• not bothering to do proper genetic testing. All the protocols are available and if not locally, these can easily be sent to UC Davis for analysis.   
  • making idiotic statements like "I just love to see what will come out", and other inanities. This indicates the brain inside the head from which this type of comment issues forth, is an unused brain with little practice in thinking or mental acuity. It is not a brain which can render its owner a proper breeder. 
  • putting cats together willy-nilly without bothering to do proper pedigree analysis beforehand. This is called "cat producing" and 99% of the cat fancy do it. Granted, there are one or 2 real scientific professionals, but they are very few and far between, and I don't know any of them. 
  • not bothering to play any part in furthering scientific study of your chosen breed, through co-operative partnering of vet studies and research. This can be easily done but no breeders do it, because their cats and cattery are all "perfect". Nothing bad ever happens in their catteries.
  • not having autopsies performed when their (or their pet owners') cats die. "What I don't know, I don't have to act on - so I can say the cat died of whatever I like, and nobody can call me a liar" - this is the majority mentality, and it is the mentality of a troll living under a dark rock. No possibility of bettering anything with that denialist mindset. But it's a mindset that is prevalent throughout the cat fancy.
So therefore, if the above list is at all representative of the way many- or most- breeders in the cat fancy operate, there seems to be little chance that the many domestic cat breeds are being "bettered" in any meaningful way at all. The evidence overwhelmingly to the contrary, is that the unnatural paths that these breeds have taken - thanks to the cat show scene and the inane judges who have encouraged breeding to extremes of ill-conceived characteristics - have resulted in "battering" breeds rather than bettering them.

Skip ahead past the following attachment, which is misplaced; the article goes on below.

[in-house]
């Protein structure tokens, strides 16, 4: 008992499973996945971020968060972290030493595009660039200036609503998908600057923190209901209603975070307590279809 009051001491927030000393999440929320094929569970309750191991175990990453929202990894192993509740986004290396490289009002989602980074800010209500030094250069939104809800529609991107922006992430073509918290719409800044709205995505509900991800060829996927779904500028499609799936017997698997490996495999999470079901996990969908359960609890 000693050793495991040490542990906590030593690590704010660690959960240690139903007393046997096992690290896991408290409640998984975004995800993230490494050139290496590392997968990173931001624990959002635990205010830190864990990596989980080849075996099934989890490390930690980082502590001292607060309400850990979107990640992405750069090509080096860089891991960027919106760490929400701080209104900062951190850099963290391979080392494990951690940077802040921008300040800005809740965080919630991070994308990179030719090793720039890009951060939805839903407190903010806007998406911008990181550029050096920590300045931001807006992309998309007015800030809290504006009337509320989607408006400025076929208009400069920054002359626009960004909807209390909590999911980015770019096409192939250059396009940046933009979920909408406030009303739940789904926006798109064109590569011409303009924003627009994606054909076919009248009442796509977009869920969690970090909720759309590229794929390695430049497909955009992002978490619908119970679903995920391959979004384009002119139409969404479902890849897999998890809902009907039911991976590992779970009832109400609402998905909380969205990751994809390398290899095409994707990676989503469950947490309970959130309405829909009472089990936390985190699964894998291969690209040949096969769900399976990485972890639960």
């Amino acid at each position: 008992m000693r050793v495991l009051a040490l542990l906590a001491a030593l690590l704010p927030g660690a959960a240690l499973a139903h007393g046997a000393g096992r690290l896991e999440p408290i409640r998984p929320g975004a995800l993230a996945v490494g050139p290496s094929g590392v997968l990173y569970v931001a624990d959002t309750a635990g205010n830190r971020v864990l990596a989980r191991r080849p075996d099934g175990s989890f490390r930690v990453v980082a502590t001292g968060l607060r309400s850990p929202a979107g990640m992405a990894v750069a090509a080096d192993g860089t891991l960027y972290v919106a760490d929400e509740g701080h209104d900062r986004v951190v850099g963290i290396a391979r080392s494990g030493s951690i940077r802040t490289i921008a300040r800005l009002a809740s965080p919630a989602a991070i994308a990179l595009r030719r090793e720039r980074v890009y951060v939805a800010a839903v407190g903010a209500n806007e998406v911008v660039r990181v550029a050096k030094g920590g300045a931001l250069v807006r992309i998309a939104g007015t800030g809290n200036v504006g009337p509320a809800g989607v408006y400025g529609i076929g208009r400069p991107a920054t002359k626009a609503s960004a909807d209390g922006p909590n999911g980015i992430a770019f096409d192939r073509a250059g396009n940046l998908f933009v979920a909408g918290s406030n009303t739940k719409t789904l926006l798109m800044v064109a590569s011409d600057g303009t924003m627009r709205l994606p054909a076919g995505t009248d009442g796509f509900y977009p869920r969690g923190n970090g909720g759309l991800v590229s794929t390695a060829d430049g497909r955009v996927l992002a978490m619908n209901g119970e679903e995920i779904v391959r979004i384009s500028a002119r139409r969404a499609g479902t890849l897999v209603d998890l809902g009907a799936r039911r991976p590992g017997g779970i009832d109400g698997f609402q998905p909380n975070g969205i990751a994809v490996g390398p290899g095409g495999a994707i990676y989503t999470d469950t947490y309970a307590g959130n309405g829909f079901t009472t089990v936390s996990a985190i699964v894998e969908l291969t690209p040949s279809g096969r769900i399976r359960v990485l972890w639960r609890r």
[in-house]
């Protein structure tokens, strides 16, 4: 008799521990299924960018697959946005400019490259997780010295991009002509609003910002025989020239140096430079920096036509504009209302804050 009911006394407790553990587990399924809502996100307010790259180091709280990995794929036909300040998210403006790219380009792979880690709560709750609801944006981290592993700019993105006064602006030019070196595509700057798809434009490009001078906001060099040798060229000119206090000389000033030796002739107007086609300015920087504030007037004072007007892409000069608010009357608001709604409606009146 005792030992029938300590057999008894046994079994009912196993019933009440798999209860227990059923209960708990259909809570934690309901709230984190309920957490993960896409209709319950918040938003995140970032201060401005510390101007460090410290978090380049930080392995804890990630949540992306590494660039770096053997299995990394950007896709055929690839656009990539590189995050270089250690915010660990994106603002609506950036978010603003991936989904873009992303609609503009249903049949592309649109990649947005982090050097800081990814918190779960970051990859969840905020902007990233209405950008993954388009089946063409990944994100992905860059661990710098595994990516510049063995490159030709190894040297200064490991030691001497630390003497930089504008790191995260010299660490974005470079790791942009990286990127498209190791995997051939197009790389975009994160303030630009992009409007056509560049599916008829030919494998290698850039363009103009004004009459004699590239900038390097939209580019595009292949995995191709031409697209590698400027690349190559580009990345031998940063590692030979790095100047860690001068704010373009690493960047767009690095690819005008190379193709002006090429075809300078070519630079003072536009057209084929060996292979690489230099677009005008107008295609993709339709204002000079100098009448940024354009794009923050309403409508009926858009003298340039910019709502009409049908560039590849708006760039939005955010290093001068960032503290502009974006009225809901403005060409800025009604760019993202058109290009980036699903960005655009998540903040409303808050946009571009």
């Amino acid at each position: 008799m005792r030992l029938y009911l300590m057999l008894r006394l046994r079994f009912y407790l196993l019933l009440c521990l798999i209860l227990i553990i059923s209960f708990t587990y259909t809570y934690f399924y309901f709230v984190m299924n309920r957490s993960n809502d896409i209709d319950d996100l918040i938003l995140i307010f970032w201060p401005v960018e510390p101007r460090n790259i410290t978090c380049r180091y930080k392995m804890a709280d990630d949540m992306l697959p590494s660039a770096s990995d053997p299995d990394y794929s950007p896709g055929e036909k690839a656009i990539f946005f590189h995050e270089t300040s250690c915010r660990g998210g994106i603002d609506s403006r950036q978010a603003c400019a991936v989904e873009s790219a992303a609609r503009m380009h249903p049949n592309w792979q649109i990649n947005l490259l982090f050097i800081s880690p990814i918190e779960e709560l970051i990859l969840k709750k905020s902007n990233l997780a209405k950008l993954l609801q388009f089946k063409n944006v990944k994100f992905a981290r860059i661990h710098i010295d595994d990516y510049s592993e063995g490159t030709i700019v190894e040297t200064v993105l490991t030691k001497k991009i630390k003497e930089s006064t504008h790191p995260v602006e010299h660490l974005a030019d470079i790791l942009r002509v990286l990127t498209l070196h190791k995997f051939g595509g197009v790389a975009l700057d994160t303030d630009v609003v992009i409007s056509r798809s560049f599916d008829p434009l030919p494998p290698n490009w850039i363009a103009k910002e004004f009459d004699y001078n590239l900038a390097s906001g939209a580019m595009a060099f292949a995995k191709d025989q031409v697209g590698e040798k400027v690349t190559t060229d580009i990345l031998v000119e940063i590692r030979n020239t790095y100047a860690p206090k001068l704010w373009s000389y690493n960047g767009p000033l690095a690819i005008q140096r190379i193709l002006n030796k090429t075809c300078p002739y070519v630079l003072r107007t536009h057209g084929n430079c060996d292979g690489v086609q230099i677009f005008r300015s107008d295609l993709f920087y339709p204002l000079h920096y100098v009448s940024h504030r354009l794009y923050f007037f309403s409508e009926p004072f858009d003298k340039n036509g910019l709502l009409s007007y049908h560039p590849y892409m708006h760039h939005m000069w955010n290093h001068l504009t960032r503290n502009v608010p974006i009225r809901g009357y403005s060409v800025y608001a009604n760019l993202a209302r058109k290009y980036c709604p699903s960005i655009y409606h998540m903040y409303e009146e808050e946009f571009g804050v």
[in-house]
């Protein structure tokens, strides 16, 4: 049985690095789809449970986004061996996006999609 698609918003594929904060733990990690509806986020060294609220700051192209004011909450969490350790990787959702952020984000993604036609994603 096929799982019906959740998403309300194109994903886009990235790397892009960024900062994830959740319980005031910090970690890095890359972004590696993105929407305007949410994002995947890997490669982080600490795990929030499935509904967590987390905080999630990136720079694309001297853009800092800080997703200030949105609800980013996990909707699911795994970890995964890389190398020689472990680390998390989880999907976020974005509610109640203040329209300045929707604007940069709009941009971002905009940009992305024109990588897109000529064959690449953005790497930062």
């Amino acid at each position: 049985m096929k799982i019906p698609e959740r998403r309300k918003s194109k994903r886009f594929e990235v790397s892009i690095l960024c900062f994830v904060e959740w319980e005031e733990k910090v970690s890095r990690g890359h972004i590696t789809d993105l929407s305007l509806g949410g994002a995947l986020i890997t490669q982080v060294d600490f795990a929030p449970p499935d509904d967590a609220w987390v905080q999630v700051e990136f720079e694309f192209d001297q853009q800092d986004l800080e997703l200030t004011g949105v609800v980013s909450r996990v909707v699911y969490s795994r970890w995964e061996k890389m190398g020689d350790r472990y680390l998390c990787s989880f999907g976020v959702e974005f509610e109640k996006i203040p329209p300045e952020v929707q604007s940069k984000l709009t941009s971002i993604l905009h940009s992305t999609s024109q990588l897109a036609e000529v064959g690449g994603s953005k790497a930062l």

Consider this list of some of the genetic deformities and inbred defects in the breeds. Note that it is often precisely a deleterous gene mutation that has been leapt on with delight by the cat fancy, and proclaimed "a new breed" - like hairless cats for example, or the Scottish Fold.
  • brachycephalia in persian and exotic breeds (flat faces)
  • the lethal head gene in the American Burmese (also as a result of the show scene deciding to shorten the face)
  • the Scottish Fold - the gene causing the folding ears is a naturally occurring genetic aberration which is autosomal dominant and which when paired with a similar gene results in osteochondrodysplasia
  • Tailessness - autosomal dominant gene with incomplete penetrance. Lethal in utero if the result of a tailless-tailless breeding. Hasn't deterred Manx Breeders who now breed Manx but not from tailless  - pairings. The problem is the incomplete penetrance - you could be breeding to an affected cat without knowing it.